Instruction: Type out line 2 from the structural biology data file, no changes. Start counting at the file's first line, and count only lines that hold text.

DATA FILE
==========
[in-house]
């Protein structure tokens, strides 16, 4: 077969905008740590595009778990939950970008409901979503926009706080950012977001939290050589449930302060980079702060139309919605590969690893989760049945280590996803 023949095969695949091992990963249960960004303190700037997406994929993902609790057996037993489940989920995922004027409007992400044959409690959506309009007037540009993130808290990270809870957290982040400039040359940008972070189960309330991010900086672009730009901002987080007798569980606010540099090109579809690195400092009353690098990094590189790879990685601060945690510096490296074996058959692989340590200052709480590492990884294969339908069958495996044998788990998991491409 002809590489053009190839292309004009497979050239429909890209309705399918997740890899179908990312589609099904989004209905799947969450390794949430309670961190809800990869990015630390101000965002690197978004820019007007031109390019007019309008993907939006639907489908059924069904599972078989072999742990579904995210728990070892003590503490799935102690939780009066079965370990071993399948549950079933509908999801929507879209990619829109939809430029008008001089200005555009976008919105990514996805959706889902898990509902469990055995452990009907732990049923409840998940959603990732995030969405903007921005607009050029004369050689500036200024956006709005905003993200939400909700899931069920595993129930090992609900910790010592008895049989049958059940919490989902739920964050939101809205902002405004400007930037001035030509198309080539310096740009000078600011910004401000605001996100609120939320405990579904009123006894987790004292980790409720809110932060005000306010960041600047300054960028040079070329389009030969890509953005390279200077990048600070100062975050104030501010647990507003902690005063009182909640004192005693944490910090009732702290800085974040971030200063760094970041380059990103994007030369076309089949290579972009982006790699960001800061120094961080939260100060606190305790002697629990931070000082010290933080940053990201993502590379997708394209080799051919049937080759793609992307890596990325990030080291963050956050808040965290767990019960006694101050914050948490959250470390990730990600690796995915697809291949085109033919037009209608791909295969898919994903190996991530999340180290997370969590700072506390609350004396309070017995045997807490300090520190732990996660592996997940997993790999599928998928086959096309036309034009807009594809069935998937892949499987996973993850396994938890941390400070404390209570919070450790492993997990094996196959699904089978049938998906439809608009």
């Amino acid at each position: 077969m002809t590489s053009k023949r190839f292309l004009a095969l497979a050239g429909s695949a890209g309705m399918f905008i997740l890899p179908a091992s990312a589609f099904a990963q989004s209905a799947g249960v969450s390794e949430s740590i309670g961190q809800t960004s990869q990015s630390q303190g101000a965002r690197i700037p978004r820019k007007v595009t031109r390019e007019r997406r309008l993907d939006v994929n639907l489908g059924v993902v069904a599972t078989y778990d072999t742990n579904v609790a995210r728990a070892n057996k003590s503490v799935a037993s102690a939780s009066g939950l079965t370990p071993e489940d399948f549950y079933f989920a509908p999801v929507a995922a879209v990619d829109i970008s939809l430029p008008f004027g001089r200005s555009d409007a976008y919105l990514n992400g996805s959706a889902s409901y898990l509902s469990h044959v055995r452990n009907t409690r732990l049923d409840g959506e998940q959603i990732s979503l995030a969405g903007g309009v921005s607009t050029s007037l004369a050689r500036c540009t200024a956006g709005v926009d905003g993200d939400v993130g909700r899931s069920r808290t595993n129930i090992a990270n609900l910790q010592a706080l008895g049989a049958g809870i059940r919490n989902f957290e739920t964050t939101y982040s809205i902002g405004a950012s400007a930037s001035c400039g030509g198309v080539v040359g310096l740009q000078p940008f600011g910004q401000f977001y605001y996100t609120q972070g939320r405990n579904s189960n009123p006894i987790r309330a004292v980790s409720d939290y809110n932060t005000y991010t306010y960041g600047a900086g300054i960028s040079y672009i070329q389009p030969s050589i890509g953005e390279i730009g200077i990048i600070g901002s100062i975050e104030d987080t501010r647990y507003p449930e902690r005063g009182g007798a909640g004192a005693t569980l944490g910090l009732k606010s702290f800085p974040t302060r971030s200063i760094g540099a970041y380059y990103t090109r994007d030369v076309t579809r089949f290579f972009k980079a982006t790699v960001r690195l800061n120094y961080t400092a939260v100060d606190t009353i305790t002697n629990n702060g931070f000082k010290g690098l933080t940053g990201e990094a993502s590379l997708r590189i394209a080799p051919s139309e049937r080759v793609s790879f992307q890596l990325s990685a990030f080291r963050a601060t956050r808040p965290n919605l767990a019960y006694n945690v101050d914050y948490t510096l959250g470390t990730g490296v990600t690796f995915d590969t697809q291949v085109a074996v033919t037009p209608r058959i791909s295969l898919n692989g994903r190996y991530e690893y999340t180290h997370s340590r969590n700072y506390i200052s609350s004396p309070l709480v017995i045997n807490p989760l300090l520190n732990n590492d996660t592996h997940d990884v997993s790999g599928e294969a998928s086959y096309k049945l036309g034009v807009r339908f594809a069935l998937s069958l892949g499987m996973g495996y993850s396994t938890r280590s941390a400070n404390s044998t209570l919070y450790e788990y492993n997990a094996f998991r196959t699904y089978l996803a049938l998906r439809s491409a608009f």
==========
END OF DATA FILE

């Protein structure tokens, strides 16, 4: 077969905008740590595009778990939950970008409901979503926009706080950012977001939290050589449930302060980079702060139309919605590969690893989760049945280590996803 023949095969695949091992990963249960960004303190700037997406994929993902609790057996037993489940989920995922004027409007992400044959409690959506309009007037540009993130808290990270809870957290982040400039040359940008972070189960309330991010900086672009730009901002987080007798569980606010540099090109579809690195400092009353690098990094590189790879990685601060945690510096490296074996058959692989340590200052709480590492990884294969339908069958495996044998788990998991491409 002809590489053009190839292309004009497979050239429909890209309705399918997740890899179908990312589609099904989004209905799947969450390794949430309670961190809800990869990015630390101000965002690197978004820019007007031109390019007019309008993907939006639907489908059924069904599972078989072999742990579904995210728990070892003590503490799935102690939780009066079965370990071993399948549950079933509908999801929507879209990619829109939809430029008008001089200005555009976008919105990514996805959706889902898990509902469990055995452990009907732990049923409840998940959603990732995030969405903007921005607009050029004369050689500036200024956006709005905003993200939400909700899931069920595993129930090992609900910790010592008895049989049958059940919490989902739920964050939101809205902002405004400007930037001035030509198309080539310096740009000078600011910004401000605001996100609120939320405990579904009123006894987790004292980790409720809110932060005000306010960041600047300054960028040079070329389009030969890509953005390279200077990048600070100062975050104030501010647990507003902690005063009182909640004192005693944490910090009732702290800085974040971030200063760094970041380059990103994007030369076309089949290579972009982006790699960001800061120094961080939260100060606190305790002697629990931070000082010290933080940053990201993502590379997708394209080799051919049937080759793609992307890596990325990030080291963050956050808040965290767990019960006694101050914050948490959250470390990730990600690796995915697809291949085109033919037009209608791909295969898919994903190996991530999340180290997370969590700072506390609350004396309070017995045997807490300090520190732990996660592996997940997993790999599928998928086959096309036309034009807009594809069935998937892949499987996973993850396994938890941390400070404390209570919070450790492993997990094996196959699904089978049938998906439809608009």